Of the 1935 patients who received primary isolated SURD-AVR between 2009 and 2018, a total of 1418 (73.3%) underwent MI interventions and were included in this analysis. SURD-AVR was performed using upper ministernotomy in 56.4% (n = 800) of cases and anterior right thoracotomy in 43.6% (n = 618). Perceval S was implanted in 1011 (71.3%) patients and Edwards Intuity or Intuity Elite in 407 (28.7%) patients.
Overall in-hospital mortality and stroke rates were 1.7% and 2%, respectively. A definitive pacemaker implantation was reported in 9% of cases and significantly decreased over the observational period, from 20.6% to 5.6% (P = 0.002). The Perceval valve was associated with shorter operative times and was more frequently implanted in patients receiving anterior right thoracotomy incision. The Intuity valve was preferred in younger patients and revealed superior postoperative haemodynamic results.
SURD-AVR was largely performed through less invasive approaches and can be considered as a primary indication in MI surgery. In the SURD-IR cohort, MI SURD-AVR using both Perceval and Intuity valves appeared a safe and reproducible procedure associated with promising early results.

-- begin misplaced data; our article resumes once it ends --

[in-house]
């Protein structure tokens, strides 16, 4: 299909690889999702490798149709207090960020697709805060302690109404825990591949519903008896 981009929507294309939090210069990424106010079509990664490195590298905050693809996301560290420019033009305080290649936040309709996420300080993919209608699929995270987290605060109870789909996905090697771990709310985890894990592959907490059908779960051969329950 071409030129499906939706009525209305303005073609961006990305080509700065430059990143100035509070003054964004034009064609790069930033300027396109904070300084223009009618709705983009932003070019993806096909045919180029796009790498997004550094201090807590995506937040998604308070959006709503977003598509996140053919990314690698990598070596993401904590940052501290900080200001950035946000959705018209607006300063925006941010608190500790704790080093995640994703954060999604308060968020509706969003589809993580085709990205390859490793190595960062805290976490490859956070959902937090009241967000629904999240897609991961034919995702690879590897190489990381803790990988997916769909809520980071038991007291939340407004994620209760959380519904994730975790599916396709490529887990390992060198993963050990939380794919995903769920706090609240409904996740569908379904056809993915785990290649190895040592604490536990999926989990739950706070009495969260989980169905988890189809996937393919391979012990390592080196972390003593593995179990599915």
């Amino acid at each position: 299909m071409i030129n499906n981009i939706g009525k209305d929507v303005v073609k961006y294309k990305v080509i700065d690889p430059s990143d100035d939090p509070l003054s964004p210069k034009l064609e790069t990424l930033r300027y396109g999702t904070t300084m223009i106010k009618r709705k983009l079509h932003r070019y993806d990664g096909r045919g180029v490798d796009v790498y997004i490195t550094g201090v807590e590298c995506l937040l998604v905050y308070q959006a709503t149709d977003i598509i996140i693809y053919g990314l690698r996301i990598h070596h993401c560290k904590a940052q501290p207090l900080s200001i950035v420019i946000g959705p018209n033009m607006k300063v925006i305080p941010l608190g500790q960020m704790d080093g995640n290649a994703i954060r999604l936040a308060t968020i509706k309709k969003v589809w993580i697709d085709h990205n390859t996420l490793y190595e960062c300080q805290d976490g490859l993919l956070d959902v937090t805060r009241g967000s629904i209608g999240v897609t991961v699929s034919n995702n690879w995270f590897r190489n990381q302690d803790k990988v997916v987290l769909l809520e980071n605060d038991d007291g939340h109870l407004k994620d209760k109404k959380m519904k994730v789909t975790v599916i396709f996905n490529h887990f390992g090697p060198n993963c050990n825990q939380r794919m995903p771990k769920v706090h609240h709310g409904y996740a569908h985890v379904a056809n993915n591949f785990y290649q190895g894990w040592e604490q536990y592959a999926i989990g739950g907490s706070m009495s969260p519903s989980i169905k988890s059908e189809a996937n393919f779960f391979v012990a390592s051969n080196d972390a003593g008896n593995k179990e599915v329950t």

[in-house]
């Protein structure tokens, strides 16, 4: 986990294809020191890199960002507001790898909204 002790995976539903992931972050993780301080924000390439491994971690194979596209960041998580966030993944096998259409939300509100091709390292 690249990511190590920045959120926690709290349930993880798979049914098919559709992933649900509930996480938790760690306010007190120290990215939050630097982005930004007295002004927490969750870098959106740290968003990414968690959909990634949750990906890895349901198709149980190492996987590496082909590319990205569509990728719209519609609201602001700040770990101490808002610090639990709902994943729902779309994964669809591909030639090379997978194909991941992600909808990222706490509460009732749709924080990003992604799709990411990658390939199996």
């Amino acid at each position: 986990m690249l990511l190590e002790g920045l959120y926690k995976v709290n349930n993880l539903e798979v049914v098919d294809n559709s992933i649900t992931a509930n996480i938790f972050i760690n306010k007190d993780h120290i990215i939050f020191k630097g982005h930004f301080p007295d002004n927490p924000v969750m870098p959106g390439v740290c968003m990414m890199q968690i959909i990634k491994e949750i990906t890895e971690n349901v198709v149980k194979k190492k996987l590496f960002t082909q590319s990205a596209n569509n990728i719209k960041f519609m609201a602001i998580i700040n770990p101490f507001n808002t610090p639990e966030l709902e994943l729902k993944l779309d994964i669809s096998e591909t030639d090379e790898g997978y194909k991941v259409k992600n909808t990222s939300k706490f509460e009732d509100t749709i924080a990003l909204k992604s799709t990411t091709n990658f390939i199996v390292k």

Several studies have shown that after DeBakey type 1 acute aortic dissection (DB1-AAD) surgery, 70% of the surviving patients still present with a dissected distal aorta that can eventually dilate, rupture, lead to distal malperfusion or require secondary extensive interventions. In order to minimize these complications, different surgeons have advocated total thoracic aorta remodelling procedures during primary aortic repair to promote false-lumen obliteration and distal thrombosis. Such management, which includes arch replacement and antegrade stenting of the dissected descending thoracic aorta (DTA), remains controversial due to its perceived increased operative mortality. Furthermore, the desired long-term benefits remain to be confirmed. The present article aimed to evaluate results of antegrade stenting of DTA during surgery for DB1-AAD, focusing on in-hospital mortality and morbidity, and long-term survival, occurrence of distal aortic remodelling and freedom from aortic reinterventions. Early results from the identified studies suggested that hybrid repair of DB1-AAD with antegrade DTA stenting was associated with satisfactory in-hospital mortality (10.0%) and stroke (4.8%) rates, while the risk of spinal cord injury appeared to be higher (4.3%) than that reported from historical controls. Furthermore, antegrade stenting of DTA was associated with promising rates of partial/complete thrombosis of the peristent DTA false lumen (88.9%), suggesting that aortic remodelling is highly probable with this approach. Evidence on long-term results after proximal acute dissection repair is still sparse, and mostly jeopardized by limited data beyond 5 years. Further investigations with longer term follow-up and with specifically designed protocols to assess long-term clinical outcomes (late aortic mortality and freedom from distal aortic reinterventions) of total thoracic aortic remodelling procedures vs more conservative management are warranted to reach more definitive conclusions.